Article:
Sensory integration (SI) therapy (SIT) has been proposed as a treatment of developmental disorders in patients with established dysfunction of sensory processing, e.g., children with autism, attention deficit hyperactivity disorder (ADHD), brain injuries, fetal alcohol syndrome, and eurotransmitter disease. Sensory integration therapy may be offered by occupational and physical therapists who are certified in sensory integration therapy.
The goal of SIT is to improve the way the brain processes and adapts to sensory information, as opposed to teaching specific skills. Therapy usually involves activities that provide vestibular, proprioceptive, and tactile stimuli, which are selected to match specific sensory processing deficits of the child. For example, swings are commonly used to incorporate vestibular input, while trapeze bars and large foam pillows or mats may be used to stimulate somatosensory pathways of proprioception and deep touch. Tactile reception may be addressed through a variety of activities and surface textures involving light touch. A related method, auditory integration therapy, involves 10 hours of listening to electronically modified music over the course of 10 days.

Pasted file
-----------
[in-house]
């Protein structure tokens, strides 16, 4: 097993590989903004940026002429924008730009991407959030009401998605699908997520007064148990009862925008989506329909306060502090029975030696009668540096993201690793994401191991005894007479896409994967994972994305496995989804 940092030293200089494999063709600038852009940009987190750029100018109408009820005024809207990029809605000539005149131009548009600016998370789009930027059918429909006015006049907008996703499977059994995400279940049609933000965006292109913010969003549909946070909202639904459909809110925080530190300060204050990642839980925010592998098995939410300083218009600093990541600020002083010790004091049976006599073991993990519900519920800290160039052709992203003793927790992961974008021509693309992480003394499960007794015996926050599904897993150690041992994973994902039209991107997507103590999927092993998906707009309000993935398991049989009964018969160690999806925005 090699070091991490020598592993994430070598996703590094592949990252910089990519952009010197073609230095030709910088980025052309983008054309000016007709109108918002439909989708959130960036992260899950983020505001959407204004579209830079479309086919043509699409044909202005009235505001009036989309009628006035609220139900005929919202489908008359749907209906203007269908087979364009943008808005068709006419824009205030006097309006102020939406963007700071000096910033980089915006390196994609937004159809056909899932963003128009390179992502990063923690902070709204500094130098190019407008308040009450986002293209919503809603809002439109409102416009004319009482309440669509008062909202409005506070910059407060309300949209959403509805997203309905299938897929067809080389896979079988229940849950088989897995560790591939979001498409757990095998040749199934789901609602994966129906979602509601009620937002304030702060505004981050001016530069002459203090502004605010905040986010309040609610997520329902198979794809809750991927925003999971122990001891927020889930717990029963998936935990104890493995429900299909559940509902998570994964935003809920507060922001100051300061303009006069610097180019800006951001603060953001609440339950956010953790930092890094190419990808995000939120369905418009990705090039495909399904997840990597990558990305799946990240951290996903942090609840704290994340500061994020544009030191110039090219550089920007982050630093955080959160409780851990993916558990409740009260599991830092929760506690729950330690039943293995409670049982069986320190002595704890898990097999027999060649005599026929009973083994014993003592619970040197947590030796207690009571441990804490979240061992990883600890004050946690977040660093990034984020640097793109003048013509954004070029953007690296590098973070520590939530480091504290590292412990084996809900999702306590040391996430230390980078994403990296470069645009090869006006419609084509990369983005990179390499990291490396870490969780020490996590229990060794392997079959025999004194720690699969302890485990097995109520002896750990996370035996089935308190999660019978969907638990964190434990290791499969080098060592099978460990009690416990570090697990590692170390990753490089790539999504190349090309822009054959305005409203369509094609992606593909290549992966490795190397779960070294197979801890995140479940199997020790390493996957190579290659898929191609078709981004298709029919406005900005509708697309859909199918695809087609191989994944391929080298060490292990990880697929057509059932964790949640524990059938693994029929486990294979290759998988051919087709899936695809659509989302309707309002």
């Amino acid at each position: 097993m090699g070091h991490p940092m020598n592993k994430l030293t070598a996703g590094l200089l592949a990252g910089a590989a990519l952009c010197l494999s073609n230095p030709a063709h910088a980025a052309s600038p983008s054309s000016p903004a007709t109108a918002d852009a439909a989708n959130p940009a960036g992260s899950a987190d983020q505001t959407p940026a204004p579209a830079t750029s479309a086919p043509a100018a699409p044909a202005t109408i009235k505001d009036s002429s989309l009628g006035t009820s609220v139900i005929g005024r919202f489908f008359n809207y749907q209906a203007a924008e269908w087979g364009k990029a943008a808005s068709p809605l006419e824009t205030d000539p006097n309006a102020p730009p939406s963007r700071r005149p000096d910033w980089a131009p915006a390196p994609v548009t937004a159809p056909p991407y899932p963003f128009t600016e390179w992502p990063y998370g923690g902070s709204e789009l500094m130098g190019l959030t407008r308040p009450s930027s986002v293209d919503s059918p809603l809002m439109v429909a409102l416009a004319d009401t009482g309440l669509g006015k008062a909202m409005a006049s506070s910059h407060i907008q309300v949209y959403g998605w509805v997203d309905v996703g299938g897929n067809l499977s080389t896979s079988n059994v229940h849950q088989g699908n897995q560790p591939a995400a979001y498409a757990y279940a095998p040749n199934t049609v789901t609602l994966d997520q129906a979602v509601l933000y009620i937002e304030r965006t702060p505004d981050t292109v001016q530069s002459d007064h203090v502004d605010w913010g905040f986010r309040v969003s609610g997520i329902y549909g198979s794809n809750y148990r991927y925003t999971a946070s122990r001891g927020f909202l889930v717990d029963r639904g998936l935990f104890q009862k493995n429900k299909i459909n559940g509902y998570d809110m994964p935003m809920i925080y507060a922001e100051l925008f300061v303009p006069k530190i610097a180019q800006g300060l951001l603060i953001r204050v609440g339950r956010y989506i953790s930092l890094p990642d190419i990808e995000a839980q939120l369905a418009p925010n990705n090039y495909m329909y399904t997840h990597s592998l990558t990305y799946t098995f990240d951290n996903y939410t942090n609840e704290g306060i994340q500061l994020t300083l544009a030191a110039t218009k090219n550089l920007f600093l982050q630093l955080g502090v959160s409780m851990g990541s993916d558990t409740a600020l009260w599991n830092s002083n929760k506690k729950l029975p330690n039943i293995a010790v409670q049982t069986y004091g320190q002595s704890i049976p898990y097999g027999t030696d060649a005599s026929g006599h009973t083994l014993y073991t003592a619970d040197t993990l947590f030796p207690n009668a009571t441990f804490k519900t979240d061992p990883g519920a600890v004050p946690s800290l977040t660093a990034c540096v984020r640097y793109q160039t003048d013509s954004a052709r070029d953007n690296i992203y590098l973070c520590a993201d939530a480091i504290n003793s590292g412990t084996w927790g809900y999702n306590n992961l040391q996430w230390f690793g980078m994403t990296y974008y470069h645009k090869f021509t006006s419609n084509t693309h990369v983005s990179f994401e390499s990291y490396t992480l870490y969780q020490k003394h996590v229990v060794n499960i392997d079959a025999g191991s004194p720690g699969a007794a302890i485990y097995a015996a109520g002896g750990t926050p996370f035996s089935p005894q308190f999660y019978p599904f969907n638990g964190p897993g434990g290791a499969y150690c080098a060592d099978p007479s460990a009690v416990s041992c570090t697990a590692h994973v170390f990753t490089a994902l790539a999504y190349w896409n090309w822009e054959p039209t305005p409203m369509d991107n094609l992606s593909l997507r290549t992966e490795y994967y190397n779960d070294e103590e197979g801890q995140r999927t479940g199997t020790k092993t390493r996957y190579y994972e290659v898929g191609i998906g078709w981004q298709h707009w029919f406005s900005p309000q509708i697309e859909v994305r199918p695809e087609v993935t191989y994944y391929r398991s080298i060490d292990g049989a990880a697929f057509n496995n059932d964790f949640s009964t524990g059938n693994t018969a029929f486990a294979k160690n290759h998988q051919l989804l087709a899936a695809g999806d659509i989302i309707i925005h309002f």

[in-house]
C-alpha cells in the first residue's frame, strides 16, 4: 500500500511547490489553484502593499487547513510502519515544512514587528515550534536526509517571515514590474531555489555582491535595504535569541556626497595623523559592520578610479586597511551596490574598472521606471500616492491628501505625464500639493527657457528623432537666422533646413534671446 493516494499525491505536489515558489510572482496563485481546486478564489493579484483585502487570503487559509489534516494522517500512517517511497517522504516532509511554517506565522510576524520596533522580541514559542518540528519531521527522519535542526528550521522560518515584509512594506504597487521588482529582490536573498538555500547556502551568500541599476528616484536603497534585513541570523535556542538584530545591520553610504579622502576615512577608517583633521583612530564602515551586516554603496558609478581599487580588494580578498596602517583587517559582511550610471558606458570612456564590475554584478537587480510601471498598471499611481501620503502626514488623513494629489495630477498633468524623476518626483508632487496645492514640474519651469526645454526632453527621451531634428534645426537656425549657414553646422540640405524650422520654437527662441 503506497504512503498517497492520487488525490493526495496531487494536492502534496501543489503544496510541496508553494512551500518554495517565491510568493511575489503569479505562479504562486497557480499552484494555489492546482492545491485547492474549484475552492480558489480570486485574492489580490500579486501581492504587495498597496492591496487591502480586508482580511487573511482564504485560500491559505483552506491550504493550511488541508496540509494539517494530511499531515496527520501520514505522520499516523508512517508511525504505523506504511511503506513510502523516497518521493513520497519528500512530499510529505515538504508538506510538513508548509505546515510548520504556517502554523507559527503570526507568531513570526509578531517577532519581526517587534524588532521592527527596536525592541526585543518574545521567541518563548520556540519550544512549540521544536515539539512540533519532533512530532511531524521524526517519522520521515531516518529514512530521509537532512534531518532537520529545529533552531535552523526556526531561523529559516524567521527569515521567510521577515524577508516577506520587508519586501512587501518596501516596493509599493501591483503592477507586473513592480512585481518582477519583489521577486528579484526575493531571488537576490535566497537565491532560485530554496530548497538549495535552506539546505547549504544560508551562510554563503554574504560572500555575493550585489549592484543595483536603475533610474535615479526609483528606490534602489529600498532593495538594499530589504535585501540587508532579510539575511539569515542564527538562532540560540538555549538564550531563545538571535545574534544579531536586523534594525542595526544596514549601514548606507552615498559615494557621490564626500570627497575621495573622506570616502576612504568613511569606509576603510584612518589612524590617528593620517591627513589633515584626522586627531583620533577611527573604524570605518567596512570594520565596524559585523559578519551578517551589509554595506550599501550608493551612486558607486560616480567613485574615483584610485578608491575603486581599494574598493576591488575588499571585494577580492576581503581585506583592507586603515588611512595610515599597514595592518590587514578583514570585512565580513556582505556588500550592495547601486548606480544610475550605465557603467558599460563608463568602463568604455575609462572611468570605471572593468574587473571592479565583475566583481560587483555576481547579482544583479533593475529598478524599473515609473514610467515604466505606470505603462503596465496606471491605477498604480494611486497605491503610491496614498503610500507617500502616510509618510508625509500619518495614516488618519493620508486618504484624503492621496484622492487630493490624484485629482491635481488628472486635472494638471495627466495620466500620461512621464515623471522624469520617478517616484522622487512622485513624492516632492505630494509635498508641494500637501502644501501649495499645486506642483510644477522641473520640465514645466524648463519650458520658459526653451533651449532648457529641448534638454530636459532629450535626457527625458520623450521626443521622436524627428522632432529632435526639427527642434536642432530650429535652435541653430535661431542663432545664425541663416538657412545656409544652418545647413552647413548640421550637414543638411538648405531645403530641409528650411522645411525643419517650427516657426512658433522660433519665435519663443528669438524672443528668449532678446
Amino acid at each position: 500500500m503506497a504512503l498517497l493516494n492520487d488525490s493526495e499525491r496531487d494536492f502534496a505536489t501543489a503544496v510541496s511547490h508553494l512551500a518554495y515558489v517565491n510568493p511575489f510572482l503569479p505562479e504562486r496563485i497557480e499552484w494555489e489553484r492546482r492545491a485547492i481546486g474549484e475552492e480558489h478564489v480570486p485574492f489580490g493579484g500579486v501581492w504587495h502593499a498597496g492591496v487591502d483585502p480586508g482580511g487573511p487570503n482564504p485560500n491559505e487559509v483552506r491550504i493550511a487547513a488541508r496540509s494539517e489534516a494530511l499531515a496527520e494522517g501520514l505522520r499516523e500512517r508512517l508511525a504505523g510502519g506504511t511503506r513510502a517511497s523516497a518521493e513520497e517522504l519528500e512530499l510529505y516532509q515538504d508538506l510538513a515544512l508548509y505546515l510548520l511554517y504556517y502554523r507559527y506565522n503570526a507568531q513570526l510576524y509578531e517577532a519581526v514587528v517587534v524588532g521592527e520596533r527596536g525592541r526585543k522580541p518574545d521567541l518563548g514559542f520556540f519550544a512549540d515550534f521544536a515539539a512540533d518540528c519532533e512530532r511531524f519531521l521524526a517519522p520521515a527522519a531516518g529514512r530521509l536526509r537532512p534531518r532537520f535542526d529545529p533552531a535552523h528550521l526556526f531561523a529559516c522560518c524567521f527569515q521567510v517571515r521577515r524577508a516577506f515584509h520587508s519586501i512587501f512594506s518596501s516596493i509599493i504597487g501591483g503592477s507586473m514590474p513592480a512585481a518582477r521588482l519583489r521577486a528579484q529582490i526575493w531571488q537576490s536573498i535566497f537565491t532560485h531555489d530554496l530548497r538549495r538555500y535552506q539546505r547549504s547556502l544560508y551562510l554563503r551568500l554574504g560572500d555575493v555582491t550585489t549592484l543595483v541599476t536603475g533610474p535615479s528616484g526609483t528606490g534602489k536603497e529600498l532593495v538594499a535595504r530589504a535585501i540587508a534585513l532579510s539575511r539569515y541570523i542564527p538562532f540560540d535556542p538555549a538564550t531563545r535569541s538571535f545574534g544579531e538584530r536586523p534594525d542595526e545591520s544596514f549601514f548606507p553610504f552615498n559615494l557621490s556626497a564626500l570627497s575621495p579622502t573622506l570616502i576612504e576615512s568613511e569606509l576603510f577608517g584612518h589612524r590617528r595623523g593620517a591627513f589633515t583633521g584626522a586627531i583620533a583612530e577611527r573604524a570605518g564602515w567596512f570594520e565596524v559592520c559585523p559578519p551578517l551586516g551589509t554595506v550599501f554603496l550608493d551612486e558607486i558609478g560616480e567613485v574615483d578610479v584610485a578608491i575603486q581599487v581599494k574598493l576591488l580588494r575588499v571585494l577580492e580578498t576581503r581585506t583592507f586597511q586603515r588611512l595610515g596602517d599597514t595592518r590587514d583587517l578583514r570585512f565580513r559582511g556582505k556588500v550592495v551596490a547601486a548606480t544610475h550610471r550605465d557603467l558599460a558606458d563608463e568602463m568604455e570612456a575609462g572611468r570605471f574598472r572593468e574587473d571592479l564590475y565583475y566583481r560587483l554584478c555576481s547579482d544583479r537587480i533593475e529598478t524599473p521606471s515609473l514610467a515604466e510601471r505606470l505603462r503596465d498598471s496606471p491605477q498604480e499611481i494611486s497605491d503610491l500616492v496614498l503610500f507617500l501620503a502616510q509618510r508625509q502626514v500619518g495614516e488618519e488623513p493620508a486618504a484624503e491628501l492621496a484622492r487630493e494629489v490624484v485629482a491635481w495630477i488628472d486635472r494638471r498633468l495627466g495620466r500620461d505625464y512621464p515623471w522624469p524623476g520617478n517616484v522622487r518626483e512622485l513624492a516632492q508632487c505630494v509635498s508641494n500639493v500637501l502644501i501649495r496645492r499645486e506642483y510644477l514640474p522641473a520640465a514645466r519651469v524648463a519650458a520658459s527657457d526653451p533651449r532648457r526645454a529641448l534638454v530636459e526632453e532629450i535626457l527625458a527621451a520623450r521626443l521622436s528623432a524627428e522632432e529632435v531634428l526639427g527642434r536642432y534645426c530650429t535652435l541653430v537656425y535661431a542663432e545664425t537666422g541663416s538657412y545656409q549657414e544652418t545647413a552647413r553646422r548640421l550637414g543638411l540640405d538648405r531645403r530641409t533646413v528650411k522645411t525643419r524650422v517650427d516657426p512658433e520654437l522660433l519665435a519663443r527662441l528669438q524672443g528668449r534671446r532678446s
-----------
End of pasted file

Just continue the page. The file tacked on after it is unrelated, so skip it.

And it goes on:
Treatment sessions are usually delivered in a one-on-one setting by occupational therapists with special training from university curricula, clinical practice, and mentorship in the theory, techniques, and assessment tools unique to SI theory. Two organizations currently offer certification for SIT; Sensory Integration International (SII), a non-profit branch of the Ayres Clinic in Torrence, Calif, and Western Psychological Services, a private organization that has a collaborative arrangement with University of Southern California (USC), Los Angeles, to offer sensory integration training through USC’s Department of Occupational Science and Therapy. The sessions, are often provided as part of a comprehensive occupational therapy or cognitive rehabilitation therapy and may last for more than 1 year.